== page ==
Aviation has lost one of its brightest stars. Major Brian Schull is an incredible survivor and a top machine gun pilot, as well as a gifted photographer and storyteller with the ultimate pass. His fascinating story of flying the remarkable SR-71 Blackbird – the fastest air-breathing manned aircraft in history – will live on forever.
What kind of life will flash before this man’s eyes. Born in Quantico, Virginia, in 1948, Shure earned a degree in history from East Carolina University before enlisting in the U.S. Air Force. He was deployed to Vietnam, where he flew 212 air support missions before his T-28 Trojan light attack aircraft was shot down near the Cambodian border. Unable to eject, Shure fell to the ground in terrible gravity, crashing into the jungle deep in enemy territory.
As he described to me in our 2016 interview, the plane exploded and burst into flames. Trapped in the burning wreckage, Schur watched as the visor of his helmet began to melt, thinking that if it dripped on him it would burn his eyes. He crawled out of the wreckage, badly burned, before finding a place to disguise himself and hide as an enemy patrol was searching his area, just a few feet from his hiding place.
He was eventually rescued by Special Rescue Team soldiers, but it turned into a firefight, but no Americans were killed, and they pulled him out and took him to a military hospital in Okinawa. Given the severity of his burns and other injuries in the plane crash, medics don’t think he will survive.
Through two months of intensive care, 15 major surgeries and month after month of grueling rehab, Shul has been focused on his goal of returning to active duty. That means he has to pass the Air Force flight medical, as does the director of Air Force Aerospace Medicine. The chief was particularly interested in Schur’s case and wanted to test him for himself, and if he passed, no one could challenge the verdict.
“He gave me a two-day physical,” Schur recalls, “and they were very tough on me, and they came out and said, ‘We can’t fail you.'” I had a steel needle in my finger, but the rules were just Say I need to be able to hold. So they can’t fail me. “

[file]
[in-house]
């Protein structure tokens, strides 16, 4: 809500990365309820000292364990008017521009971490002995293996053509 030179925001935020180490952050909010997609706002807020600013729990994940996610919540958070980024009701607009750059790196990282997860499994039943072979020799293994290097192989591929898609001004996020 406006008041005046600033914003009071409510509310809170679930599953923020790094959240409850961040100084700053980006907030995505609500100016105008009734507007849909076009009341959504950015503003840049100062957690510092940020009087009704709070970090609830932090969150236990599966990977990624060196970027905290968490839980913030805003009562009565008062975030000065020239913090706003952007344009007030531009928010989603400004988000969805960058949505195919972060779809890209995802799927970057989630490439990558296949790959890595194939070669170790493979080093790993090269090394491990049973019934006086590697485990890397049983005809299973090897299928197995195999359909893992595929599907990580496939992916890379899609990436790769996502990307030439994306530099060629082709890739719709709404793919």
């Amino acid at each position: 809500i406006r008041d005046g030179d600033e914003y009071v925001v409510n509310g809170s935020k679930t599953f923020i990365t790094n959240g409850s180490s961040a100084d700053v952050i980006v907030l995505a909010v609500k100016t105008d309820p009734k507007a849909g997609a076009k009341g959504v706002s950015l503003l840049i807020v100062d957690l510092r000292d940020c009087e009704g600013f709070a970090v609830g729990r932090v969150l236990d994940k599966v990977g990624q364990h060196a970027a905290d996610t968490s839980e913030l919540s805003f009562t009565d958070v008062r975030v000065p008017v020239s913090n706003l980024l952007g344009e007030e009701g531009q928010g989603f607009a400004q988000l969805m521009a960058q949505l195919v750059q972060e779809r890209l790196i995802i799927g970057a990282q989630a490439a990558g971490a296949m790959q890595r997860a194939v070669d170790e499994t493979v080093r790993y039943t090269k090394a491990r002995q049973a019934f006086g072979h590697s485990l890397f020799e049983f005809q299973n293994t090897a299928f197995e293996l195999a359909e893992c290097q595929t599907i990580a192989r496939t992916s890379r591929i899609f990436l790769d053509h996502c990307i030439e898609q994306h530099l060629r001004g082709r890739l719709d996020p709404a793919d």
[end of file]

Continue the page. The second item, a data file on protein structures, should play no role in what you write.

So, two days after being released from the hospital, Shure was back in the air, this time flying a fighter jet. He participated in air demonstrations as part of the first A-10 Thunderbolt demonstration team, became an instructor at the USAF Fighter Induction School, and was promoted to director of air-to-ground academics.
He then applied to fly the tallest and fastest plane in the world. Lockheed Martin’s legendary SR-71 Blackbird still has never been surpassed by any rocket-dodging manned aircraft. Designed in the days of the slide rule and first flown in 1966, this formidable machine can reach 3.5 times the speed of sound—fast enough to outrun enemy missiles—and fly at altitudes as high as 85,000 feet (26,000 meters).
To pilot the Blackbird, Schur had to pass another brutal medical exam—this time for astronauts. He passed the test and claimed to have one of the highest marks the instructors had ever seen. “I’m strong inside,” he told me, “even if I look terrible.” And so began more than 2,000 hours of flying the fastest plane in history, experiencing things most people can hardly dream of.
But thanks to Shure getting that job, the rest of us can dream more clearly. Because he is not only one of the best pilots around, but also a talented photographer and a gifted storyteller who shares his experiences in the most vivid detail possible. It’s all the more amazing that the Blackbird was, at the time, “the most secret and least photogenic jet in the world,” as Schur puts it.
I am so proud to own a signed copy of his incredible book sleigh driver, Schur described it as the biggest challenge of his extraordinary life, because he didn’t consider himself a talented writer. “Taking an emotional experience on such an incredible jet and translating it into a readable, sensible, intelligent communication of that feeling…is the most difficult thing I’ve ever done, “he told me. “When you’re sitting in front of a blank computer screen, you’re so excited to write this book. The first paragraph I wrote I showed my girlfriend and she said, ‘Well, you used that word in the first paragraph “Gorgeous” seven times. Haha! Terrible!”
His most famous story, about speed test and that about The Slowest SR-71 Interchange Ever, circulates on the Internet regularly, thanks to Shure’s sparkling writing and Blackbird’s sheer insanity. After retiring from his Sonic life, Shure traveled as an inspirational speaker, sharing his extraordinary life with hundreds of thousands of awe-inspiring listeners around the world.
In fact, just two days earlier, while delivering a keynote address at the Nevada Military Support Coalition’s annual gala in Reno, he collapsed, went into cardiac arrest, and was unable to recover despite emergency CPR by in-house doctors. He passed away at the age of 75, and death finally brought him one of his toughest quarries.
The world is definitely brighter and more interesting with the presence of Major Brian Schull, whose captivating story will remain among humanity’s most vivid memories of one of its greatest engineering creations. Rest in peace, legend!
source: Habblat SR-71